Relief might be on the way for prospective home owners outside of Auckland struggling to save a sizeable deposit.
The Reserve Bank has opened the door to directly tackling the overheated Auckland housing market — ahead of this Wednesday’s financial stability report.
Speaking after a Queenstown Chamber of Commerce function last Friday, deputy governor Geoff Bascand told the Otago Daily Times Auckland’s house price rises — up almost 17 per cent in the year to March, fuelled by migration and investors — have started to distinguish the region from the rest of the country.
‘‘They are going up from what’s already a very, very high level,’’ he says.
‘‘So we are carefully considering whether action is appropriate,’’ Mr Bascand said.
Asked if action would target particular regions, he says the bank is working through that.
He adds: ‘‘Previously we’ve indicated we think that’s quite difficult — but perhaps there may be new ways of it getting a little bit more possible.
‘‘We’re reconsidering that — it’s a time of close scrutiny.’’
Pressed for further details he said the bank would make more comment at on Wednesday.
Bascand’s comments follow a strong line taken by fellow deputy governor Grant Spencer, who said in a speech last month housing market imbalances ‘‘are presenting an increasing risk to financial and economic stability’’.
Bascand said last week: ‘‘It is more a regional issue now than it was two years ago — house price movements then were a bit more widespread.
‘‘There are pockets like Queenstown that are still growing quite strongly but not large areas outside Auckland.
‘‘Obviously, what we worry about is the risk that the financial institutions are taking on from higher-risk lending and they’re getting increasingly exposed to Auckland, and so that becomes more of a concern to us.’’
About half of new mortgages in the country are being borrowed in Auckland — and about 40 per cent of that is taken by investors.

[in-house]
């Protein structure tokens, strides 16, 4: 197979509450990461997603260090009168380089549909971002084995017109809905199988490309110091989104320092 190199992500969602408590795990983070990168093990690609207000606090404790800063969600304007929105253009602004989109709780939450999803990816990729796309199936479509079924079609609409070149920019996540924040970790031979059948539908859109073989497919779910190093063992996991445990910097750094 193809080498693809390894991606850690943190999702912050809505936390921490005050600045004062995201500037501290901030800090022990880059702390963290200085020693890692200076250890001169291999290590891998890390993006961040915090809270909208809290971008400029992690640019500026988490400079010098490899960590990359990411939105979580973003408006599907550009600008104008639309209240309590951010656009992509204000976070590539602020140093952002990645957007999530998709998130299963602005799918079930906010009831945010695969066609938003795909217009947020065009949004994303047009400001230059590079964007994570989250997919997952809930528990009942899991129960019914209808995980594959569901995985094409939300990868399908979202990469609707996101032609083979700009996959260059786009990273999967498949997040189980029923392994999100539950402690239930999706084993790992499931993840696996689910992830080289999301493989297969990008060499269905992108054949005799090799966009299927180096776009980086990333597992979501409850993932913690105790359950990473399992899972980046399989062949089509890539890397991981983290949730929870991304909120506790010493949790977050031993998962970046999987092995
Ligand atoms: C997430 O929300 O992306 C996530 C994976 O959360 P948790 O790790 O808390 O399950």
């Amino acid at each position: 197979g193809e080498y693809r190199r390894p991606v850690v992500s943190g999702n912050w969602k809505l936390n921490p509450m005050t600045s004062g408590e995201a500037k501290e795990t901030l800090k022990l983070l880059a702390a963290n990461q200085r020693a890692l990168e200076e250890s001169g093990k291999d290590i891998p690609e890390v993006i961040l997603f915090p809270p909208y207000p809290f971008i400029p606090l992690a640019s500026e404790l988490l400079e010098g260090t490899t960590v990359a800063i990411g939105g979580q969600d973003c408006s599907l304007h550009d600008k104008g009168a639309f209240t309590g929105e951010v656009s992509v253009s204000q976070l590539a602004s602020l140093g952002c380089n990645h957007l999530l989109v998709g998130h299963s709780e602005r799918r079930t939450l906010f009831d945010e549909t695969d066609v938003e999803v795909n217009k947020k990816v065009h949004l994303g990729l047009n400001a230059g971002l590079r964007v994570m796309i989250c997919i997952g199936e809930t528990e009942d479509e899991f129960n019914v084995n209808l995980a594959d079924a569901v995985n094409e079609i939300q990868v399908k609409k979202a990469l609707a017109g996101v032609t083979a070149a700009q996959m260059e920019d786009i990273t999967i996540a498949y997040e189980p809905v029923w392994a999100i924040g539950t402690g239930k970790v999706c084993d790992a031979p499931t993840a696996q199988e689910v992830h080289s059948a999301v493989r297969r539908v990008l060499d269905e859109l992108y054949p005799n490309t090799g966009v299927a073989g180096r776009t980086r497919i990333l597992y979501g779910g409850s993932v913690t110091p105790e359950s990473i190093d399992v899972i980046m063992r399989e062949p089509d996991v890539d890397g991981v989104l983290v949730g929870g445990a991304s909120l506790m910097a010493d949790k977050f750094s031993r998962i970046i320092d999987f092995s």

Lending to investors is considered more risky.
A change in Reserve Bank tone led ASB Bank economists to predict there was a 60 per cent probability of OCR rate cuts this year, perhaps 25 basis points each in September and October, on concerns over low inflation.
Reserve Bank governor Graeme Wheeler held the official cash rate at 3.5 per cent late last month.
Although the bank is predicting continued economic growth of about 3-3.5 per cent, it is worried about plummeting dairy prices.
Fonterra’s forecast farm-gate milk price payout for 2014-5 has been slashed from $4.70 per kilogram of milk solids to $4.50 — knocking billions of dollars off the economy.
Last year’s payout was a record $8.40 and forecasts for this season started a year ago at $7.
Most farmers break even at $5.40.
Whole milk powder prices have dropped from $US5000 a metric tonne in February last year to $US2386 last Tuesday.
House and dairy prices were once increasing together, but now dairy prices have dived their impact on the economy is being more closely analysed.
Mr Bascand says: ‘‘I think it’s a question of how long that dairy price decline continues.
‘‘In the short term the housing market’s probably dominating. In a year’s time, if dairy stays low, maybe the forces will be a little bit more equal.’’
Otago Daily Times